- The Washington Times - Wednesday, May 3, 2000

News Analysis

When Al Gore ran for vice president in 1992, he denounced President Bush for presiding over an economy in which "the rich get richer" and the wealthiest 1 percent of Americans controlled more riches than the poorest 90 percent.

Although Mr. Gore vowed to reverse that trend, it has only intensified during his seven years in office, with a new class of super-rich gobbling up an increasingly disproportionate share of America's wealth than they enjoyed during the Bush or even Reagan eras. The current proliferation of billionaires makes the "Decade of Greed" as liberals call the 1980s seem tame.

"The so-called 'Decade of Greed' really pales in comparison to the wealth created in the '90s," said Lawrence Kudlow, chief economist for CNBC.com and Shroeder & Co. Inc. "All these cyberspace billionaires and software billionaires and computer billionaires have created an entirely new segment of American life in the last half-dozen years."

Inequality in the distribution of income to American households has increased 5 percent since President Bush left office, according to the U.S. Census Bureau. By comparison, inequality nudged up less than a quarter of 1 percent during Mr. Bush's four years in the White House.

Furthermore, the richest fifth of American households is now poised to snare fully half the country's income for the first time in history, leaving an ever-shrinking share currently 3.6 percent for the poorest fifth, census figures show.

These are precisely the kinds of economic disparities that Mr. Gore promised to abolish when he first ran for vice president.

"This year, for the first time since the Great Depression, the top 1 percent controls more wealth than the bottom 90 percent," Mr. Gore thundered during a campaign stop with Bill Clinton in Cleveland in August 1992. "The other side responds to that privileged few, and when they need something, they get it done. But when the bottom 90 percent need something, they turn their backs."

Actually, it wasn't until the Clinton-Gore administration got under way that the richest 1 percent of America surpassed the poorest 90 percent in net worth, according to the Survey of Consumer Finances.

In 1992, when Mr. Gore made his claim, the richest 1 percent held 30.1 percent of the nation's wealth, compared to 33 percent controlled by the poorest 90 percent, the survey said. The balance had shifted by 1995 and became more pronounced by 1998, when the richest 1 percent held 34 percent of the wealth, compared to 31.3 percent held by the poorest 90 percent.

The day after Mr. Gore's speech in Cleveland, he and Mr. Clinton traveled to Pennsylvania, where the vice presidential hopeful savaged "the wealthy, powerful, privileged, top 1 percent that make up the backbone of the support of the Bush and [Dan] Quayle administration. And we're going to take our government and our country back from that crowd. We're not going to stand for it anymore."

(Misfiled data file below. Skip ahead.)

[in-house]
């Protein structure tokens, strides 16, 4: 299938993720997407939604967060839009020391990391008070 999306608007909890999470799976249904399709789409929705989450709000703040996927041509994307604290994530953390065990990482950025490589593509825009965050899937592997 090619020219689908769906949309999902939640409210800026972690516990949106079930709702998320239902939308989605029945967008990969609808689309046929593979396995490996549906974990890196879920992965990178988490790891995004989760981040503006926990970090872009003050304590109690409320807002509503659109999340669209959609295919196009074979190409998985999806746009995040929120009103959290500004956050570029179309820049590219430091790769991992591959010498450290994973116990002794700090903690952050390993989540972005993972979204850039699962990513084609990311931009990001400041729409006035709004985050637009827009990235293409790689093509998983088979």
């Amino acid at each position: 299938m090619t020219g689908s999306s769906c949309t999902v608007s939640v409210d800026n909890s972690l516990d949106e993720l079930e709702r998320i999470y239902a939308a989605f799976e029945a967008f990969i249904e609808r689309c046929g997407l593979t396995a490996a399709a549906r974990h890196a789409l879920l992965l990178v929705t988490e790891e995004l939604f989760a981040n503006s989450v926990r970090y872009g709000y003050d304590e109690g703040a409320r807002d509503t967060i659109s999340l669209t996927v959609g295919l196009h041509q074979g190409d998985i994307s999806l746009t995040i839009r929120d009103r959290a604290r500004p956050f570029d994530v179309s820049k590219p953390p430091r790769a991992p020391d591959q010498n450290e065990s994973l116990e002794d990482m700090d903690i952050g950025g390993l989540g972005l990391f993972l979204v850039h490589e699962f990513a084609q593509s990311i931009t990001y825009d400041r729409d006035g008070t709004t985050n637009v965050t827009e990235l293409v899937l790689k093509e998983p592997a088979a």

Yet aside from the antitrust suit against Microsoft which trimmed billions from CEO Bill Gates' net worth and sent shock waves through the Nasdaq Stock Market the Clinton-Gore administration has presided over an economic environment in which the ultra-rich have flourished as never before.

Last year, there were 268 billionaires on the Forbes 400 list of richest Americans more than triple the 73 billionaires who topped the list in 1992. For the first time ever, the total net worth of the 400 richest Americans has surpassed $1 trillion greater than the gross domestic product of China.

Although Mr. Gore insisted right up until the day he took office in late January 1993 that America was in the throes of "the worst economy since the Depression," the White House now acknowledges the current economic expansion began in April 1991 or a little more than midway through the Bush administration. Mr. Gore abandoned his class-warfare rhetoric after settling into his role as vice president.

Although Mr. Gore has been unable to stop the rich from getting richer, he has managed to preside over an economy in which the poor are no longer getting poorer. The poverty rate dropped to 12.7 percent in 1998, after having risen from 13 to 14.8 percent during the Bush administration.

Still, in every year of the Clinton-Gore era, the poor have had to settle for a proportionately smaller share of America's bounty than they enjoyed during each year of the Bush administration. The poorest fifth of American households now garner just 3.6 percent of the wealth, compared with 3.8 percent when Mr. Bush left office.

Conversely, the richest fifth of households commanded 49.2 percent of the wealth in 1998, compared to 46.9 percent during Mr. Bush's final year in office. If the trend continues, this richest 20 percent of Americans will monopolize a majority of the nation's aggregate income this year.

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